Kevin [00:09:33] Yeah. Because I think well, especially if you I mean, especially as a male, you're told you will be happy when you achieve that monetary success. Yeah. That that's the be all, end all. Think that's what we revere, that's who we love. We talk about billionaires all the time. They're gods. You get the money, everything will be fine. And so you're striving. And so to your point, you get the money and then you look, oh, well, this isn't fulfilling at all. Like what? What what is this? And I love your analogy of the the vision of the ten TVs in your head and. Are all playing different things and you're like, well, this doesn't this doesn't make sense. So you're 26, you're sitting, you have this humility. Was it hard for you, Kevin, before to ask for help? Because that's a big ask of just I don't know what to do. Were you good at asking for help or did this situation kind of push you into. I really need to ask my friend. 

Kevin [00:10:32] I think it was a unique thing because this friend was actually kind of a mentor for me and I didn't realize it at the time, but he it was easy for me to ask him for help because I think for the first time I actually thought he had the answers. I really believe at a deep level that if you don't know who you're asking for help, it's a lot harder to actually ask for help. And this is the other thing, too. If you assume there's going to be any negativity, there's going to be any judgment, there's going to be any pushback, it's going to be way harder to ask. So I definitely was not good at asking for help. But I do believe that he made it very safe for me to feel like I could ask for help and I wouldn't get any negativity back. So I definitely wasn't good. But he was good at making me feel like I could be. 

Keri [00:11:23] That's amazing. So you ask for help, which, again, especially a society we don't really tell our the males or anyone really to ask for help. Right. Like, we don't it's not usually kind of a core competency that we teach, especially that around humility and asking. So you ask for help and then take us to you hear this beautiful advice. And so what is the environment that then you said, I do need to change these things. And how did you start going about changing it?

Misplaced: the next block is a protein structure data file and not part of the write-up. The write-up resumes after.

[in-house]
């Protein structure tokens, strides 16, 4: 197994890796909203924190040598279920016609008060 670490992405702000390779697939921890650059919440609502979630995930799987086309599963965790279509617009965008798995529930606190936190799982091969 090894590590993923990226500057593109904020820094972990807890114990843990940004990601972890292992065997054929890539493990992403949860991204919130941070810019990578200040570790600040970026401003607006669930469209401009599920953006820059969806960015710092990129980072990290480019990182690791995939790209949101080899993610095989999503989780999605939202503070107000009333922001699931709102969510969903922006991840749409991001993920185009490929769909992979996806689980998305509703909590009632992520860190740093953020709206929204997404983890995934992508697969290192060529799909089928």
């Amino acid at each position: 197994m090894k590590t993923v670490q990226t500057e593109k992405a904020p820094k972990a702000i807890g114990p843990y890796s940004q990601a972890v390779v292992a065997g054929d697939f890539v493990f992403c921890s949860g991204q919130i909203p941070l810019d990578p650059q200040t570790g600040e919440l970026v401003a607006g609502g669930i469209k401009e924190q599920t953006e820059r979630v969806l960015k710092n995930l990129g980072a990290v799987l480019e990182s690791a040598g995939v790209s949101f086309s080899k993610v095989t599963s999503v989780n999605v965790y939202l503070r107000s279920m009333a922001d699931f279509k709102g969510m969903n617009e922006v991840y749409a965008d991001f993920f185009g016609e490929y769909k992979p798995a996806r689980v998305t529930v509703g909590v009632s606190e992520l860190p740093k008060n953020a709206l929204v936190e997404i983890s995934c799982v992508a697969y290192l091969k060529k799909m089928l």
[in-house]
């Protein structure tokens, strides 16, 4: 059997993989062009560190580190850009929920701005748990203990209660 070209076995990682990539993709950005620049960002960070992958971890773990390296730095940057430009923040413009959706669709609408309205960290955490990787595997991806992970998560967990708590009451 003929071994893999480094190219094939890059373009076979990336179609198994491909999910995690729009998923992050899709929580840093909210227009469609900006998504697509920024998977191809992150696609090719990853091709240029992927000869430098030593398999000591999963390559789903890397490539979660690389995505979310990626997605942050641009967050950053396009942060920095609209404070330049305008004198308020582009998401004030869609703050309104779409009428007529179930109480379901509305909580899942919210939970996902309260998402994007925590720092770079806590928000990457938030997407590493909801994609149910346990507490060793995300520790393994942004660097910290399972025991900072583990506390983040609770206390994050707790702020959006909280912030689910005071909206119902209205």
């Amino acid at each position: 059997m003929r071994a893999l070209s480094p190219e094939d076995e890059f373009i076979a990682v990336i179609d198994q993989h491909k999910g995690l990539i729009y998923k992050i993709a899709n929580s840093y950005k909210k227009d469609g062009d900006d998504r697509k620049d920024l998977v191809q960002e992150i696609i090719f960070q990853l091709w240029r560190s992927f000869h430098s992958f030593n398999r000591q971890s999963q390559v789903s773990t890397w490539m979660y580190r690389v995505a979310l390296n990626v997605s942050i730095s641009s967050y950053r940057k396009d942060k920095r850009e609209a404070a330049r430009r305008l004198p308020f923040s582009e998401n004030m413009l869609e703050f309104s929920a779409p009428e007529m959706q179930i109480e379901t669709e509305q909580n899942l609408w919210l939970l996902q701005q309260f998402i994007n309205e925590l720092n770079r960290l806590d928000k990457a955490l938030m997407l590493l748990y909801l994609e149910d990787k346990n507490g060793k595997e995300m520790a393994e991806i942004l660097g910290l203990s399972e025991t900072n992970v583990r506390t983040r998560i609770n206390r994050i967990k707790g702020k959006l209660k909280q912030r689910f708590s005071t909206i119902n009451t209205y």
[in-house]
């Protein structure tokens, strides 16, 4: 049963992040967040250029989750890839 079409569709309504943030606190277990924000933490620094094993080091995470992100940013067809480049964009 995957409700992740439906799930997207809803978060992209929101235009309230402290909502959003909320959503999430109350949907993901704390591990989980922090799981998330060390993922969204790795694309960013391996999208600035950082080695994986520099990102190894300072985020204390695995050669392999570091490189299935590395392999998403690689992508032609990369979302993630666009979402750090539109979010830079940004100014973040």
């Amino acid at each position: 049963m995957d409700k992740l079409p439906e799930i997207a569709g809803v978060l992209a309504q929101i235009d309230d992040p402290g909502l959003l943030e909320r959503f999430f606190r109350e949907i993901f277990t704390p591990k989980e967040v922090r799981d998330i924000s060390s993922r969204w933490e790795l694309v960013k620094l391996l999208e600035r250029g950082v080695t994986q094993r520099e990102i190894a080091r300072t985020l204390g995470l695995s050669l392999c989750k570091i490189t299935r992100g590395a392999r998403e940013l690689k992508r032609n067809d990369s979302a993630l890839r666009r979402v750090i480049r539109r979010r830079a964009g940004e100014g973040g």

Keri [00:11:54] Yeah, it happened. All things considered. I feel like it happened pretty, pretty quickly. So after that conversation with him through, I think it was like three or four months later, I left my job. I remember I was in the gym with him, I was in the gym with Al and we were working out because we were podcasting together at that point. We started hanging out more and we said, Look, we're both podcasters, let's do this podcast together. And I said, All right, let's see what happens. And we were in the gym, and I remember my work calling and saying like, Hey, are you going to come in to work? And I said, No, I'm not. I'm not coming in. It was this whole thing where they got the schedule confused and we had a podcast interview and I chose the podcast over my job and that ended up to me, that ended up me leaving. But I remember what happened was in a weird way, it was like there was a weight lifted off my shoulders of I can sleep in my own bed tonight. I can sleep in my own bed all, you know, moving forward. But then the other heavy weight was put on my shoulders of, okay, well now you have to find a way to to make a business, grow a business and make money. So in a unique in a unique thought process, for me, I already had a pretty good environment outside of work. I lived with one of my best friends. He was an entrepreneur, one of my other best friends was an entrepreneur. And I had very much gotten rid of any negativity in my life. So I think what it was for me is it allowed me to stay longer in the environment of podcasting, speaking, coaching, being an entrepreneur where I didn't have to do it Saturday and Sunday and then go back to work on Monday, I could just do it full time and I think that was a really important piece of the puzzle for me. I didn't necessarily change anything else for my environment, but what I change was what I was focusing on the most. 

Keri [00:13:42] Well and how did you do, you already said that you removed the negative forces in your life and I think especially some of our listeners, they're kind of maybe stuck sometimes with how do you kind of surround yourself with the people you kind of want to be, right? So you're already surrounding yourself with that entrepreneur. And so how much easier it was for you to step into that because you saw it modeled. So if you don't mind, take us back just a smidgen. How did you know to remove some kind of negative influences in your life before this even happened?